Propaganda & Mass Persuasion: What Are You Gonna Buy When You Get Home?

Thursday, March 19, 2009

What Are You Gonna Buy When You Get Home?

War affects consumer trends greatly. The advent of the radio, subsequent advertising, and possibly the modern era of consumer communication stemmed from returning G.I.'s from WWI and the technology they had used. Spam, the famous mystery meat, held a special place in the hearts of the boys that got used to eating it in the trenches. When the soldiers of the 20th century came home, they kept some of their uniform items with. Such is the birth of the popularity of the plain white t-shirt.
In WWII though, companies and advertisers had a unique dilemma: how do you sell something which you can't make to people who can't buy it?

You advertise the intention. In this respect, advertisers we're not only advertising a product to buy, but a vision of America that the G.I.'s were fighting for and the rest of the country was sacrificing for. As Stuart Ewen explains in chapter 15 of his book PR!, the "shortage of consumer goods ... made product advertising pointless." Instead advertisers choose to advertise themselves as an intracle part of what would be post-war America.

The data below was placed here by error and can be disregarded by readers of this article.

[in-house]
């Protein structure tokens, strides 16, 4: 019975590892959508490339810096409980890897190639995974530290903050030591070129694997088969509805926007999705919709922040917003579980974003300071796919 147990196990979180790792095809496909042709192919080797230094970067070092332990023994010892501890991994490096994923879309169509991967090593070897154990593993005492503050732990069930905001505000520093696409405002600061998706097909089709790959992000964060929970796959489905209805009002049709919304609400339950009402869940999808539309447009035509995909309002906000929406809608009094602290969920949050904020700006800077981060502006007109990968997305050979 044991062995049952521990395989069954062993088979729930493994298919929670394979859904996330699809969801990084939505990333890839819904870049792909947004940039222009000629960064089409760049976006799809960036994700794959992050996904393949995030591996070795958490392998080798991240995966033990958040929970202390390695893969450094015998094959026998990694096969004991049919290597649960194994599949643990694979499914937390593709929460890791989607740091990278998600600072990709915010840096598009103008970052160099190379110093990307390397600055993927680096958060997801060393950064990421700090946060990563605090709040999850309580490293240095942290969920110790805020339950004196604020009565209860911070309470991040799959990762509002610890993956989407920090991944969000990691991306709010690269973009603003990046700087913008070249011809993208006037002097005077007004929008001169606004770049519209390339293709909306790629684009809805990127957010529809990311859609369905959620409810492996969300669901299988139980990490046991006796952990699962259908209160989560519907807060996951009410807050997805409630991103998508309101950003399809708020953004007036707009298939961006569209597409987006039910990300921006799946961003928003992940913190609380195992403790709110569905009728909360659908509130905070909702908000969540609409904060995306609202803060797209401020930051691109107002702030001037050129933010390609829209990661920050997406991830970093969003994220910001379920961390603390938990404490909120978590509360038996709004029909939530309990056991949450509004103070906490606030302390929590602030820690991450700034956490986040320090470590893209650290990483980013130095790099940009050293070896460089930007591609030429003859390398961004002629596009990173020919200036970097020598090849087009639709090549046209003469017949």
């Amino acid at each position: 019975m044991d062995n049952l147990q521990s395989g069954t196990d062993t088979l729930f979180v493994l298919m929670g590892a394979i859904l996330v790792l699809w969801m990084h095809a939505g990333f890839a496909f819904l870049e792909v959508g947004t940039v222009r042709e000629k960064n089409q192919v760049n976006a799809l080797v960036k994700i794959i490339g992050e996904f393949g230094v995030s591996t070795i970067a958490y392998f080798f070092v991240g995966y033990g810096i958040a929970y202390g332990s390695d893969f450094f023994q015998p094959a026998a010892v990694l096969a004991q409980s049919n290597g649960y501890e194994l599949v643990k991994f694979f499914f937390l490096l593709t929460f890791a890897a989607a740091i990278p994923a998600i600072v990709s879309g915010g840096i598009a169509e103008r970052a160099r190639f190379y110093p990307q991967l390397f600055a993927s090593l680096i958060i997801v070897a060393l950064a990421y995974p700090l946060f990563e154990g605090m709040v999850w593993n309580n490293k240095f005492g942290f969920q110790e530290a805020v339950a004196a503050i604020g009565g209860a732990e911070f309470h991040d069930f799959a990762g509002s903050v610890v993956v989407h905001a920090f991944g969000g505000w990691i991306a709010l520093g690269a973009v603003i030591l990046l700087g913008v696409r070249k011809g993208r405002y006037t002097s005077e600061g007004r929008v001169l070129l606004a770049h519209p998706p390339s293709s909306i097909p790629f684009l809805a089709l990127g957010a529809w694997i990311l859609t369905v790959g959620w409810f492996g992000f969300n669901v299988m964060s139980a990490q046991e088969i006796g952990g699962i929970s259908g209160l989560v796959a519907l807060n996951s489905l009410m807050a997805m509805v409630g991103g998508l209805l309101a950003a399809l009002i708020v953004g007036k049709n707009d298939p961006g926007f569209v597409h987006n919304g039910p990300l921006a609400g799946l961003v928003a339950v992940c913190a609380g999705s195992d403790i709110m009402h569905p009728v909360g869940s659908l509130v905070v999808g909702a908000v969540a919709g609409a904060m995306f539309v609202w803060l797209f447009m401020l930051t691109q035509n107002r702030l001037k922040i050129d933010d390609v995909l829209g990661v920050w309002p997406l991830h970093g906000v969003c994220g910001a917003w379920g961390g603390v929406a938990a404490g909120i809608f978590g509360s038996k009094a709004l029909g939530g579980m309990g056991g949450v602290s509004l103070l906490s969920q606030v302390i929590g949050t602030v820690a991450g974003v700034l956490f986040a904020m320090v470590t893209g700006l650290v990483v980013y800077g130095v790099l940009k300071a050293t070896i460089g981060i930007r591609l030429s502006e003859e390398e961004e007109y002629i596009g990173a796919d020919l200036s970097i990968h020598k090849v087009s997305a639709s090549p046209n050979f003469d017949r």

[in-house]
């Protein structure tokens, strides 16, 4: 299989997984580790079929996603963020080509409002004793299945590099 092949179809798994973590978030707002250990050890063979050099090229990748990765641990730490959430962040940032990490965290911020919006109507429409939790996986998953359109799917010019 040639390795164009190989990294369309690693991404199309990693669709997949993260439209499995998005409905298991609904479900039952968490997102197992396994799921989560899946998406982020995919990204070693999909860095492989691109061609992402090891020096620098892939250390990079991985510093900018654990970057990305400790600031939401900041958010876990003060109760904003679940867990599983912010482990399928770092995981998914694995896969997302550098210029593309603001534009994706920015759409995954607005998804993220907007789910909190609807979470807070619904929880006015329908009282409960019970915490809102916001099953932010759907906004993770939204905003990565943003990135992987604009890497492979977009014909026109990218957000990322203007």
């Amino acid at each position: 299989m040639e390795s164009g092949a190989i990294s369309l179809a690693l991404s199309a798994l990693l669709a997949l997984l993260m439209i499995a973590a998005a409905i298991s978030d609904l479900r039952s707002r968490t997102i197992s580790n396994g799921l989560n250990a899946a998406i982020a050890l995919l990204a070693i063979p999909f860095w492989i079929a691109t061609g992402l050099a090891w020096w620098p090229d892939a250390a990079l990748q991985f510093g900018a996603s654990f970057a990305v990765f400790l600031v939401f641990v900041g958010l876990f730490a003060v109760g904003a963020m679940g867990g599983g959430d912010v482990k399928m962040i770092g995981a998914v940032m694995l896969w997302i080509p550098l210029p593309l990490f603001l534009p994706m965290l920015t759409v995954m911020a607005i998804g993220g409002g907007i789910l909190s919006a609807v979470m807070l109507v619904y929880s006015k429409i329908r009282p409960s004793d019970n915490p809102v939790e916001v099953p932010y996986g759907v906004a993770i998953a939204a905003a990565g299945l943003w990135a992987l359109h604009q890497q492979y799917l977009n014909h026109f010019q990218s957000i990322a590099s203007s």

Speaking from personal experience, I can attest to the stories of service members and one of their great past times being speaking about what they will do when they get home. As a member of the USS Enterprise, I knew well in advance what the first things I would do, eat, and buy would be when I returned to home port.
This assertion by corporations to sell themselves as essential and deserved pieces of American life would be effective both to the American public and on an international level. Nearly a decade and a half later, this "wondrous and critical" technologies would take center stage in the famed "Kitchen Debate" between then Vice-President Richard Nixon and Soviet Premier Nikita Khrushchev. In it, modern conveniences such as dishwashers and Cadillac were on display, prompting the Russian head of state to grow angry at the display of American consumer technology dominance.


Blogger A. Mattson said...

A great post.

Selling something we could aspire to in the postwar future. A home, cars, appliances, dreams of consumer plenty. Selling these visions sold an American ideal lifestyle, a dream of what we were fighting for, working for all those long hours in the factories and ship yards.

Your comparison to the Kitchen Debate is apt. Capitalism beats socialism by installing a nicer kitchen. Keep the homefires burning!

3/19/2009 7:03 PM  

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